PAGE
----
by Ann Bogle

Composing in my head this afternoon, I wrote a fast masterpiece. I had not had a glass of wine nor eaten a fruit; I had climbed a hill in high gear. Pushing against the pedals in sport sandals and pedal pushers -- a “crossbody mini” (as such purses are called in the industry) holding my nature-man cigarettes, phone, keys, and no notepad, bobbing against my backside, my organic cotton royal blue t-shirt -- I saw phrases, a seven-pack of lines, every line its reasons: nothing reasonable on the page's blank and nothing out of order. Every minute its thing. Every thing its minute memory. Every memory its own account threading rivulets to sea, spilling water to wall flowers.

What would be perfect.

Here, indoors, sitting merely where the equipment is, after a drink with the meal, nothing comes but the memory of heightened tactics.

I sing better in my mind than I sing aloud. Mentally, I sing soprano.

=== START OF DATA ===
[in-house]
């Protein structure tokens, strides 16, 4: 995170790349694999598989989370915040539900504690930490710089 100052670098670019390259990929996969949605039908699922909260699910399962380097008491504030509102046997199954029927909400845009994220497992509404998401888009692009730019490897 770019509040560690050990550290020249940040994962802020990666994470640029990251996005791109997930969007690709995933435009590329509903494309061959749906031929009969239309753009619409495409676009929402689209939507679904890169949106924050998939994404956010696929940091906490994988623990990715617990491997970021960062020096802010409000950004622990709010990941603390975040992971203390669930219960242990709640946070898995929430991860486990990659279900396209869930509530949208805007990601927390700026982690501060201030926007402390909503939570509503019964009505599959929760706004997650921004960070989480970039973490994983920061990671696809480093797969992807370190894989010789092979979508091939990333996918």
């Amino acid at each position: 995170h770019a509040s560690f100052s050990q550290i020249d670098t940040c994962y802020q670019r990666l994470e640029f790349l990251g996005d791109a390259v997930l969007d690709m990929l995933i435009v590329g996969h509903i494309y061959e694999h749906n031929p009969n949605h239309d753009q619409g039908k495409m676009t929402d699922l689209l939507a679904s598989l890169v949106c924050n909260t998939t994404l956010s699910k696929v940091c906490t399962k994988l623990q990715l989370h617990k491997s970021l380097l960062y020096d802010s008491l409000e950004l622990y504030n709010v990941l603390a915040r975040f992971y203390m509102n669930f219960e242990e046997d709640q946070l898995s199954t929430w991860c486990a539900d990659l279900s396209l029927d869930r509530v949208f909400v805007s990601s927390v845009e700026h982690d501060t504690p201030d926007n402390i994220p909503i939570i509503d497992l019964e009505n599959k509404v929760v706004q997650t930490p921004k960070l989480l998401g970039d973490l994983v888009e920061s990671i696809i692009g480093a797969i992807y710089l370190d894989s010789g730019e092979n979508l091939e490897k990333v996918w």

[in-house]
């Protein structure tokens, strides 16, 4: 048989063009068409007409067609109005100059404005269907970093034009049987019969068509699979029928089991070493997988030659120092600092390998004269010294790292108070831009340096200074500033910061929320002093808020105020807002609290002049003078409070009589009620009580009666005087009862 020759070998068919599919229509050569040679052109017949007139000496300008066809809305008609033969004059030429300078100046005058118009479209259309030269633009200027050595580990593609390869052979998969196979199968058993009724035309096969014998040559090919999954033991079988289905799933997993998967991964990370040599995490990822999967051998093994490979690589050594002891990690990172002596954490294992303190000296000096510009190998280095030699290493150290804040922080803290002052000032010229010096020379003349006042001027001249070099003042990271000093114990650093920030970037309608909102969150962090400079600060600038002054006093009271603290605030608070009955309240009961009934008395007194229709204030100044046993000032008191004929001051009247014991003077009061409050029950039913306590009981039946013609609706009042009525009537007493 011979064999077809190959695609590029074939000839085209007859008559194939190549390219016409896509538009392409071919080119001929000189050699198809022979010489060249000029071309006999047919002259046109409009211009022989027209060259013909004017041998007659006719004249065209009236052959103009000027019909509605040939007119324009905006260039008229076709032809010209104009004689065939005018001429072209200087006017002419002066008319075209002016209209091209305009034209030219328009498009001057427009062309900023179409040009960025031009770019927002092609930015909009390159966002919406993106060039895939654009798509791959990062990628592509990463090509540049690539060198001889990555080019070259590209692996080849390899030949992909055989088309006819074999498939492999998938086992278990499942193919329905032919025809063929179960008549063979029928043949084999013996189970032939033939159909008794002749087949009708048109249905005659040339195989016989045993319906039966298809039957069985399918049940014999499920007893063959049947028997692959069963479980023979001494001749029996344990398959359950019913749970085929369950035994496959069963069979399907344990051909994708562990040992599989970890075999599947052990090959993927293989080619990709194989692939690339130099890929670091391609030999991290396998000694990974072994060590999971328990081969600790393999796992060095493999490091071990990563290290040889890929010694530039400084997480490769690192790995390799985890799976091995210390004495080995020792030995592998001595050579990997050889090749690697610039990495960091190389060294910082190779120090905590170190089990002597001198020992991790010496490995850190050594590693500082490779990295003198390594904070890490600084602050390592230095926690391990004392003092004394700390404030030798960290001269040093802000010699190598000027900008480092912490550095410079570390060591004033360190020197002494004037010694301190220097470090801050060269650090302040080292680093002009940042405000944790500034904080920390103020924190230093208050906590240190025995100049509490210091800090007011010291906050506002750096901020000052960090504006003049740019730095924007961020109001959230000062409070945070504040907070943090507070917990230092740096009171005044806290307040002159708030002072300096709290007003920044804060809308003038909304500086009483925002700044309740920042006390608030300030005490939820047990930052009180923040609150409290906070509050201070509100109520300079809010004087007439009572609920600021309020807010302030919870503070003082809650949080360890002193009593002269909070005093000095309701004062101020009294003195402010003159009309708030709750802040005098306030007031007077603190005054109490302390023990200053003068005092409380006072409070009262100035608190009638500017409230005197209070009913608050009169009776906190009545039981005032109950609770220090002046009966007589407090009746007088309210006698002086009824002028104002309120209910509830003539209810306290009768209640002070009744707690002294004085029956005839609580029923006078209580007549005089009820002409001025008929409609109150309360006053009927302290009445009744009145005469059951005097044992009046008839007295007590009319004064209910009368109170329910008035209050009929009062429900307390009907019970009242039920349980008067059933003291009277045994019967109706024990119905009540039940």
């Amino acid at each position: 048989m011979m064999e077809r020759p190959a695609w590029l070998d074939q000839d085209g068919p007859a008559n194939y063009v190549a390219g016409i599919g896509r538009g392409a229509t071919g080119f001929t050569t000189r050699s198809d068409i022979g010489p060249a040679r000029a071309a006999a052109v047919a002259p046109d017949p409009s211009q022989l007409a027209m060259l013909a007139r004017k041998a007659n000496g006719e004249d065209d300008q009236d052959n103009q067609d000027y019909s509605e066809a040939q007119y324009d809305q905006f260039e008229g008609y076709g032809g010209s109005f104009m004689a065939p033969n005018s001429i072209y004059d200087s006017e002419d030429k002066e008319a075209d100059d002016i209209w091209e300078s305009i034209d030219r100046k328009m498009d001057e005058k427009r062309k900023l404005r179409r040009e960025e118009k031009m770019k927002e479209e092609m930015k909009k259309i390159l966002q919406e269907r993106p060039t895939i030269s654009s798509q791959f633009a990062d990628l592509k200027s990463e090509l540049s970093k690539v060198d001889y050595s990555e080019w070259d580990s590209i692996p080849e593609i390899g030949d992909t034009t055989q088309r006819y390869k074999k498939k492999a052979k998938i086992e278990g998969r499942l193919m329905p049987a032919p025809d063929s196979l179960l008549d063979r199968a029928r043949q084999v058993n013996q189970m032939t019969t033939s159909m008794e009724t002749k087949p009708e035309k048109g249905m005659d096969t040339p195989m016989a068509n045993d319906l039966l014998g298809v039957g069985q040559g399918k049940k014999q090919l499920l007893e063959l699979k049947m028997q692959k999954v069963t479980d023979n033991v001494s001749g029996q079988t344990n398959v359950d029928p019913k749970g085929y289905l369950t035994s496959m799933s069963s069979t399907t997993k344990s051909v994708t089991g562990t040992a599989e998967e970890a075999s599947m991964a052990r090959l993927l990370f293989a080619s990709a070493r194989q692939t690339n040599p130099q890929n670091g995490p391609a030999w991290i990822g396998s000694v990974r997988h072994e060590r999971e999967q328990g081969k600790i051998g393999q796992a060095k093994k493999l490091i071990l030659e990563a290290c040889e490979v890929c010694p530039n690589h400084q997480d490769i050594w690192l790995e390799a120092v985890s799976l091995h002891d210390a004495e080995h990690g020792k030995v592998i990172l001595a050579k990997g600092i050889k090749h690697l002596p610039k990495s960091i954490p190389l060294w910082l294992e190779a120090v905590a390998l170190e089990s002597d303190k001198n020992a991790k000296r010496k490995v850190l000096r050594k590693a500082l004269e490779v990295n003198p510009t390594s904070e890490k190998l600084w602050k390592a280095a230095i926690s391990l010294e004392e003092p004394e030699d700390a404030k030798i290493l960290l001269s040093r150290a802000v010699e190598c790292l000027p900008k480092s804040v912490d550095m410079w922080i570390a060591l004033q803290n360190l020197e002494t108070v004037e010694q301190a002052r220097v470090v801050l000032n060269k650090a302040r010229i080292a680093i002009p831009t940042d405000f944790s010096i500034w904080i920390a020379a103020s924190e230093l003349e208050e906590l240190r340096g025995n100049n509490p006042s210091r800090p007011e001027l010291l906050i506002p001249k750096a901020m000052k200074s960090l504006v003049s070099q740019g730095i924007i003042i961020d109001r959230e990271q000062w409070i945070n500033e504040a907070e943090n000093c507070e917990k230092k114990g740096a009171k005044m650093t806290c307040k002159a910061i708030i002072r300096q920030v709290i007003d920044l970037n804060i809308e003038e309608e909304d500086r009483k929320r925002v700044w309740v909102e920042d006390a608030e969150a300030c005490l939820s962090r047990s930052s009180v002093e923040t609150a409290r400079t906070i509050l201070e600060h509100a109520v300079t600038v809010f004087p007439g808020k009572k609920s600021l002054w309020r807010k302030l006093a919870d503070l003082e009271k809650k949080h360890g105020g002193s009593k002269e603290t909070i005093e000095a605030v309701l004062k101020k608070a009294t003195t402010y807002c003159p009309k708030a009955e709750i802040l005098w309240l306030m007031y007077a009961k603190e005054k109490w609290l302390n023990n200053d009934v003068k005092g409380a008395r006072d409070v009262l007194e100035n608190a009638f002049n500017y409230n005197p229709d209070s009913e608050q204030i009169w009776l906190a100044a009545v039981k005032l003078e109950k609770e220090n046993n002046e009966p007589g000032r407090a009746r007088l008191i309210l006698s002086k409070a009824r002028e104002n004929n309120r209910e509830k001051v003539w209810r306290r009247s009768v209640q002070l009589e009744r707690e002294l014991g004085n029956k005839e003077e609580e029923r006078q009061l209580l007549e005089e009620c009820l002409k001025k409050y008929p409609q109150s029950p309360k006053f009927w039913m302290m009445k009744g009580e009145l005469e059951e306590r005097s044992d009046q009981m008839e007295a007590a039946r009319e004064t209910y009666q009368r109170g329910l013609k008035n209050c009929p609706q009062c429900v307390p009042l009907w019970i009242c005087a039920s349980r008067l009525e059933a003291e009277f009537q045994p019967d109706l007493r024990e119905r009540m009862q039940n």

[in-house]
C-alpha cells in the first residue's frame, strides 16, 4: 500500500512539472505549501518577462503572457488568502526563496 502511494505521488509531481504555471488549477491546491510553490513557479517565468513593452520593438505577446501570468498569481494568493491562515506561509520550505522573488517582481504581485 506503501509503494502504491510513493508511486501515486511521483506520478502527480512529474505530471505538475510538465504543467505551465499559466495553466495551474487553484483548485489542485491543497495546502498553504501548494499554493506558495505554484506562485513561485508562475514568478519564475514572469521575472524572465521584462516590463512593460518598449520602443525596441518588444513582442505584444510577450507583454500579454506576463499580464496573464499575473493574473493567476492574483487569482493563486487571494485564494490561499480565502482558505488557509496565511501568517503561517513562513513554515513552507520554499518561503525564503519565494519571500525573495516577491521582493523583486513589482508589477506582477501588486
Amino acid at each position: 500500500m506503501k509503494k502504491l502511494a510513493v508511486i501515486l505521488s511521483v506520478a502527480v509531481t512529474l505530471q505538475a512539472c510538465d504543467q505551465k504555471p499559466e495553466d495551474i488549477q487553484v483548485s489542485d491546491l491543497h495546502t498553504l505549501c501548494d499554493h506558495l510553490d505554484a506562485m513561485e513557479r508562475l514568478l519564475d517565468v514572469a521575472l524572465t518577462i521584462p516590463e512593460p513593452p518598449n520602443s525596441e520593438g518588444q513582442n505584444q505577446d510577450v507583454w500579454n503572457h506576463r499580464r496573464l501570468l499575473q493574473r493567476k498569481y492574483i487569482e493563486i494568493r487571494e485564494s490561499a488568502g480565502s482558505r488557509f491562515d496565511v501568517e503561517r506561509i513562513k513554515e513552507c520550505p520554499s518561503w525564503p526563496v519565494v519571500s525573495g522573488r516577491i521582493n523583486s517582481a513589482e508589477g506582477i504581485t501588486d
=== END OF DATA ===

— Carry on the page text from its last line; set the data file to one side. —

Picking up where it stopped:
The story was about the adulterous man who shaved his head in spring. The story was about the Houston police devising a punishment for the adulterous man -- shaving heads of adulterers would be an excellent idea to them except the adulterer had beat them to it -- never letting him cut his hair would be another. Not that the courts would cite it. Not that the adulterous man was balding or a skinhead and so had shaved it; he was a thespian. The Houston police devised a punishment for the adulterous thespian that would not hurt the nights or household income of his French young wife. The Houston police caught him drinking. The parking lot behind the tavern emptied of its hundred cars.  The police wanted that one bald thespian's car: The car was a Houston police car bought at auction and stripped of its decals. The police in their turquoise squad cars followed the thespian in his plain turquoise car as it followed a slate blue car Mondays and Wednesdays to a street far from where the thespian lived with his wife. The thespian smoked a roach on the way, proudly unaware that the police were following him, preferring to think they were riding beside him.

That time the judge sentenced him to five A.A. meetings per week, a work permit (he kept the car), plates in the driveway weeknights by nine.